in luce tua
Healing the Body and the Soul

During Jesus’ ministry on earth, he healed the sick and eased the burdens of the suffering. When he sent the disciples out into the world, he charged them to proclaim the good news and “Cure the sick, raise the dead, cleanse the lepers, cast out demons” (Matthew 10:8). The church throughout history has tried to sustain this ministry of healing by building hospitals and by working for justice for the poor and dispossessed, as well as through untold individual acts of compassion for the sick and tormented.

Yet the connection between faith and healing is sometimes overlooked. Since the Enlightenment, the work of physical, bodily healing has become the task of medical professionals, and this profession is a field of scientific inquiry, grounded in scientific method and rationalism. To many doctors, faith is a personal matter, perhaps a source of comfort to their patients, but not their primary concern.

Even Christians sometimes assume that their ministry of healing should focus on the soul and that they should leave caring for the body—“real healing”—to the doctors. It’s almost a bit unseemly to expect so much of our faith, to think that it has something to contribute in the real world of disease and illness. Stories of charlatan faith healers who prey on the most vulnerable are never far from mind. And some Christians have as much suspicion of the doctors as doctors have of faith. The mirror image of the fake faith healer is the arrogant man of science convinced that his knowledge gives him the right to play God over matters of life and death.

But faith and healing cannot be separated, and attempts to do so harm both patient and caregiver. No wound is only to the body, and no illness is merely physical. Health care professionals cannot bring complete healing if they try to cure the body while ignoring the whole person, and a Christian ministry of healing that provides only emotional support without relieving physical pain and suffering is a pale imitation of the ministry of Jesus.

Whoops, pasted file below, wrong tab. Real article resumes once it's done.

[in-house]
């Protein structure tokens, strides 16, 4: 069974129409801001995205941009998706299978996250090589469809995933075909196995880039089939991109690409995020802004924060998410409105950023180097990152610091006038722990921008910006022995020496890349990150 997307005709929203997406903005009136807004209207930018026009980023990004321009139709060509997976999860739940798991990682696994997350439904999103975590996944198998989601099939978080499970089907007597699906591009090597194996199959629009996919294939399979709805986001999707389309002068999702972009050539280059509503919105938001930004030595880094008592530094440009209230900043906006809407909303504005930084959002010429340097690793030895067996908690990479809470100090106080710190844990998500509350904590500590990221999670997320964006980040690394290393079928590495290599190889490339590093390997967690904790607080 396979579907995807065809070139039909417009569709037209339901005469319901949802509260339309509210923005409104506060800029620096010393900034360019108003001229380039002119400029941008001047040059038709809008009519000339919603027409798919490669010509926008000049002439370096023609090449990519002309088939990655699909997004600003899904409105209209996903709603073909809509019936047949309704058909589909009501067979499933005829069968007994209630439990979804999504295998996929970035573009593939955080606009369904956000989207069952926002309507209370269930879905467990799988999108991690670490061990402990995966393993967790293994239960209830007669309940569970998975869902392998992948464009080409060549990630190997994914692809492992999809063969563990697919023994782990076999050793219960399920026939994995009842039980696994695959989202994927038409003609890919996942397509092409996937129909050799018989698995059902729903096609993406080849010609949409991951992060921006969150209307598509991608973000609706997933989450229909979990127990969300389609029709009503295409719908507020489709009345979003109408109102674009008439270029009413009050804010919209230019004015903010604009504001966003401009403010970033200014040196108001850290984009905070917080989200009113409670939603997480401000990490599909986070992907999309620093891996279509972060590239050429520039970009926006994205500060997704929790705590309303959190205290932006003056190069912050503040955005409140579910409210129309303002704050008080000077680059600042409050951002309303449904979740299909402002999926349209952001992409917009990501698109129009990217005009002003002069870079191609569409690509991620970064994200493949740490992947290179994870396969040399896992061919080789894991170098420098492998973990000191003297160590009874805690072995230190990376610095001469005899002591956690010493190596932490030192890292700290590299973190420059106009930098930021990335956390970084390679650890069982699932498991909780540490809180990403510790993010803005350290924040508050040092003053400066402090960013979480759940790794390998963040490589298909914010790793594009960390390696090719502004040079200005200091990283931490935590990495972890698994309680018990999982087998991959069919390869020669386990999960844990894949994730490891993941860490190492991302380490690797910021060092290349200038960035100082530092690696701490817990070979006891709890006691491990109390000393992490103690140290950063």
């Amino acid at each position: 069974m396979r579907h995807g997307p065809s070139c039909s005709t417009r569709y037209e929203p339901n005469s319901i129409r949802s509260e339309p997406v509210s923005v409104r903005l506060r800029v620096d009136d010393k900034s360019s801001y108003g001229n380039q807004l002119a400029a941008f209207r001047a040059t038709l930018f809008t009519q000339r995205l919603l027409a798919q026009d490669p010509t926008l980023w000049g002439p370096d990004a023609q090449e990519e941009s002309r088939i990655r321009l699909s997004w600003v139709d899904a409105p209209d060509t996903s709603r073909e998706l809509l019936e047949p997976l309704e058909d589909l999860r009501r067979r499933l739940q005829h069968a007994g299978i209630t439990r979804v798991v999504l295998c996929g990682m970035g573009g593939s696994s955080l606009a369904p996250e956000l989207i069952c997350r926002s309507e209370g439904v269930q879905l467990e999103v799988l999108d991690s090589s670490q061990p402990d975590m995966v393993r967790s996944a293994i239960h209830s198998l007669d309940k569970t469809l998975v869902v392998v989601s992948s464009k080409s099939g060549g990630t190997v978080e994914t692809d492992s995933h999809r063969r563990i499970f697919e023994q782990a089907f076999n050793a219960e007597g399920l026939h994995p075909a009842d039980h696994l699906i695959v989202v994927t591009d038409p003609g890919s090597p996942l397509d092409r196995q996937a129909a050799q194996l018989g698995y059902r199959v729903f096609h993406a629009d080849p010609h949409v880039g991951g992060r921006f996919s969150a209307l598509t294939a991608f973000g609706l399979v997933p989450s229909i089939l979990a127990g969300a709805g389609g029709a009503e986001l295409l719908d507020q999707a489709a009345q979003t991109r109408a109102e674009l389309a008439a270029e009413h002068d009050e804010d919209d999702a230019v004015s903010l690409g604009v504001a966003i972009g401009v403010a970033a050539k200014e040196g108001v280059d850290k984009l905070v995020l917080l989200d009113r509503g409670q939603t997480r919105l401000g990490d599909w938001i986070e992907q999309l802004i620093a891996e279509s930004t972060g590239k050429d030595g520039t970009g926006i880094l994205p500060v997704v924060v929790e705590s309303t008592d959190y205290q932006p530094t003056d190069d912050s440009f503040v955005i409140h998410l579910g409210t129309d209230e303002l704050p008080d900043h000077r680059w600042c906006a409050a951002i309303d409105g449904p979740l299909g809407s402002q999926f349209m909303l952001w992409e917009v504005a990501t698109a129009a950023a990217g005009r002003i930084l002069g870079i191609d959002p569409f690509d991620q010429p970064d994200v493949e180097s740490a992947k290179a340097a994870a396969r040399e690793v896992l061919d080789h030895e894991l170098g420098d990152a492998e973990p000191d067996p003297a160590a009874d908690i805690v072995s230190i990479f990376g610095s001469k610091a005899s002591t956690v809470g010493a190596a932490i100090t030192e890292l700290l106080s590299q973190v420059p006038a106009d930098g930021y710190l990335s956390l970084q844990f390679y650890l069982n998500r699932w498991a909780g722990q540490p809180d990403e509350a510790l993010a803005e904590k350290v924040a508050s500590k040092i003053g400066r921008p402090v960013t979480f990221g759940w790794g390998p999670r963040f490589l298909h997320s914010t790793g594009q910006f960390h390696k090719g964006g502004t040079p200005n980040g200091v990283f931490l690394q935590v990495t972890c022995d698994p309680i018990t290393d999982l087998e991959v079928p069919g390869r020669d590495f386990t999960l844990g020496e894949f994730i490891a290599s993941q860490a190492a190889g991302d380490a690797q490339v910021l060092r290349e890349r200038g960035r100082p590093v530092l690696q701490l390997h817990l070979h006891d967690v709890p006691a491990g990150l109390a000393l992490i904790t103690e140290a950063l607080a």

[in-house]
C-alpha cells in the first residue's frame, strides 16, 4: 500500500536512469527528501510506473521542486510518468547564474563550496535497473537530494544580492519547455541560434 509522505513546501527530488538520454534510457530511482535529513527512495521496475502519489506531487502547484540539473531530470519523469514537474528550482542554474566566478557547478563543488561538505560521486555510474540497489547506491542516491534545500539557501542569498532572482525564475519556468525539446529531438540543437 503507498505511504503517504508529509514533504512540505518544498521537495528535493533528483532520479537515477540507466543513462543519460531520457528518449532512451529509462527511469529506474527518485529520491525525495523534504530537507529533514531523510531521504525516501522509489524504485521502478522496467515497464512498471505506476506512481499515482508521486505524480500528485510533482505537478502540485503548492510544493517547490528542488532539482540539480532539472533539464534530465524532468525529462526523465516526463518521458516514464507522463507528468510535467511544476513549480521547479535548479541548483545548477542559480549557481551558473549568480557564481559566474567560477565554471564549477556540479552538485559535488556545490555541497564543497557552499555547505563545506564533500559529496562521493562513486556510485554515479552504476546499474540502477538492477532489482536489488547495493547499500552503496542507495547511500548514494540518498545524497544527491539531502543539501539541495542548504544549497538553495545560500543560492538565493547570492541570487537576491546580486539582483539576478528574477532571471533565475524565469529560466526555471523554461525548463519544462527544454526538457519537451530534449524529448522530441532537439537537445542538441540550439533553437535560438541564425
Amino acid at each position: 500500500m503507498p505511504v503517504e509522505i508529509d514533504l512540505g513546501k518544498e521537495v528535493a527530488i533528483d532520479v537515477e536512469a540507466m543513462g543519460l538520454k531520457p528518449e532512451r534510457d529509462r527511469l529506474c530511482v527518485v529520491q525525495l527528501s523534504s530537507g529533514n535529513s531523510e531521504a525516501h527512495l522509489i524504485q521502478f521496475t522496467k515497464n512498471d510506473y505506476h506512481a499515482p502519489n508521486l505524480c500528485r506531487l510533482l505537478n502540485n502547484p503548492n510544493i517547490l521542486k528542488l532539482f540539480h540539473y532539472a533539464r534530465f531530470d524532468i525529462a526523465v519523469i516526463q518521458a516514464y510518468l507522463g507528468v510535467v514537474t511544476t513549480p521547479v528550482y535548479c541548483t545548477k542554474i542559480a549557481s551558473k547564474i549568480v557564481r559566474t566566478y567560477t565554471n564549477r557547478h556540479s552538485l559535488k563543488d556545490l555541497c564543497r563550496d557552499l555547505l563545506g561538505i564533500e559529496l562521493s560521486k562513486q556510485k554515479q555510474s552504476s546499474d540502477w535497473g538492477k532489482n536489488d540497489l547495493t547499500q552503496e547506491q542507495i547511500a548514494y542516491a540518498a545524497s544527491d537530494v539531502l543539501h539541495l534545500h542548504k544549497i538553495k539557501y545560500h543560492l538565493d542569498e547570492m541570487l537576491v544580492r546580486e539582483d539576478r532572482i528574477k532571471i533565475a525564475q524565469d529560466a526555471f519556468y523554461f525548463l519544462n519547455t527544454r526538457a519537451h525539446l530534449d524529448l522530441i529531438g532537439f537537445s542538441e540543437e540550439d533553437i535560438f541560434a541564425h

The essays in this issue explore this sometimes complicated relationship between the professional practice of medicine and the ministry of healing. In “The Calling of Nursing,” Christoffer Grundmann chronicles the historical development of the modern nursing profession beginning with its roots in the nineteenth century Christian Deaconess movement. In “Foundations for Spiritual Care,” Z. Ann Schmidt, Nola A. Schmidt, and Janet M. Brown show that the tasks of caring for the body and the soul cannot be so easily separated. They urge health care professionals to be as responsive to their patients’ spiritual needs as to their physical needs.

In “Can My Mind Heal Me?” Daniel Boerman examines the psychological technique of cognitive therapy and considers how Christians might respond to a treatment that can bring about real healing for those who suffer but does so based on ideas about the human mind and soul with which many Christians cannot agree. Finally, in “The Paper Eater,” Gary Fincke’s latest contribution to The Cresset, we find a young man who is learning that we are all vulnerable and in need of healing and that our wounds take many forms.

Those who practice the art of medicine and the ministry of healing do work that strengthens both individuals and communities. They restore the sick to health and embrace those who otherwise might be neglected or ignored. Their work is a witness to the life-giving spirit of God, for in the doctor and the nurse—in anyone who cares for the sick and suffering—we see embodied the image of a God of mercy and comfort.


Copyright © 2016 | Valparaiso University | Privacy Policy